Centrales à charbon : il faut les fermer définitivement !
Paris, 28th February 2019 - An Open Letter by 46 environmental NGOs and networks from 19 countries is being delivered to French Environment Minister, François de Rugy today, urging the government to rule out permission to convert Cordemais power
Paris, 28th February 2019 – An Open Letter by 46 environmental NGOs and networks from 19 countries (1) is being delivered to French Environment Minister, François de Rugy today, urging the government to rule out permission to convert Cordemais power station or any other coal plant to biomass and to ensure that France’s four coal power stations are shut down no later than 2021. Signatories include Friends of the Earth International, the Global Forest Coalition, and organisations from three of the world’s largest wood pellet producing countries. The groups warn that EDF’s biomass conversion proposals are not compatible with the French government’s commitment to meet the goal of the Paris Climate Agreement, which is to keep global warming to within 1.5 degrees. EDF proposes to convert Cordemais power station to burning mostly wood pellets alongside coal, which runs counter to the government’s previous announcement to end all coal burning by the end of 2021.
The Open Letter is being published ahead of a report by the French grid operator RTE into energy security across Western France. The signatories believe that energy security concerns must be addressed through greater investments in energy efficiency, as well as in wind and solar power, not by locking France into more years of high-carbon electricity generation.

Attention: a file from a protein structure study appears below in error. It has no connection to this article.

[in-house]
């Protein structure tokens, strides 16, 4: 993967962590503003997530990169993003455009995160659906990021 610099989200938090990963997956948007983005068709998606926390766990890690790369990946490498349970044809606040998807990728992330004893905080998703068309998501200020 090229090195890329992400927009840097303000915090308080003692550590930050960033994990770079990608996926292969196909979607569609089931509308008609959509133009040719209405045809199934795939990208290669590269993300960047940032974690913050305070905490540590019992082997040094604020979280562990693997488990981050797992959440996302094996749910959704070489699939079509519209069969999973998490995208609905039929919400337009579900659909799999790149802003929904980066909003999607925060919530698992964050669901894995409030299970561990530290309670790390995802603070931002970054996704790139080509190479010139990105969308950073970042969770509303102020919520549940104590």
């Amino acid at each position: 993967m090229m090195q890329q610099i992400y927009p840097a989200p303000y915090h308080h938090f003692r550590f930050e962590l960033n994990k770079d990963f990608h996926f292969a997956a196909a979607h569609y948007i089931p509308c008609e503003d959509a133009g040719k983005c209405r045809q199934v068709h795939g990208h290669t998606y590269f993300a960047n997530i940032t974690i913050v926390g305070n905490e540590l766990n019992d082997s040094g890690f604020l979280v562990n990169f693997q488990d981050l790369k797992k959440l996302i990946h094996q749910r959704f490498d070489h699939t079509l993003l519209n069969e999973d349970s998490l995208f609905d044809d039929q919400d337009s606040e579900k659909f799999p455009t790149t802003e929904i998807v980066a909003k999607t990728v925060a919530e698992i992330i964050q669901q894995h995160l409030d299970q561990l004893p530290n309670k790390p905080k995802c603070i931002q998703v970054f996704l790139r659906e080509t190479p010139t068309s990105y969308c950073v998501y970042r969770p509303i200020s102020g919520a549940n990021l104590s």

Cécile Marchand from Friends of the Earth France states: “Avoiding the worst impacts of climate change requires rapidly phasing out fossil fuel burning without resorting to other high-carbon, polluting forms of energy. We need a just transition that delivers rapid and meaningful cuts in carbon emissions. Investing in energy efficiency, wind and solar power can create far more jobs at a lower cost than converting a polluting power station to high-carbon biomass.”
EDF proposed to burn a special type of pellets made from waste wood in Cordemais and possibly Le Havre, however those claims have been debunked in a report published by the UK/US NGO Biofuelwatch (2). Almuth Ernsting, author of the report, states: “EDF is speaking about producing steam-exploded pellets to burn in Cordemais. Such pellets have so far been burned in just one coal power station worldwide, in Canada, where they caused rapid corrosion, which could have put workers’ safety at serious risk of explosion had the plant not be shut down in time. EDF must know that this cannot work and that they would have to resort to normal pellets made from virgin wood.” (3)
Katja Garson from Fern, one of the groups that initiated the Open Letter, states: “To convert Cordemais power station to biomass, EDF will almost certainly have to import large quantities of wood pellets from regions such as the southern US, where pellet companies are sourcing from the clearcutting of highly biodiverse coastal hardwood forests and from forest conversion to sterile monoculture tree plantations – or from countries such as Estonia, where forests are being cleared much faster than they can regrow, causing irreversible losses to wildlife and reducing communities’ quality of life.” (4)
As the Open Letter points out, the concept that burning forest biomass is inherently carbon neutral or low carbon has been debunked by hundreds of scientists. (5)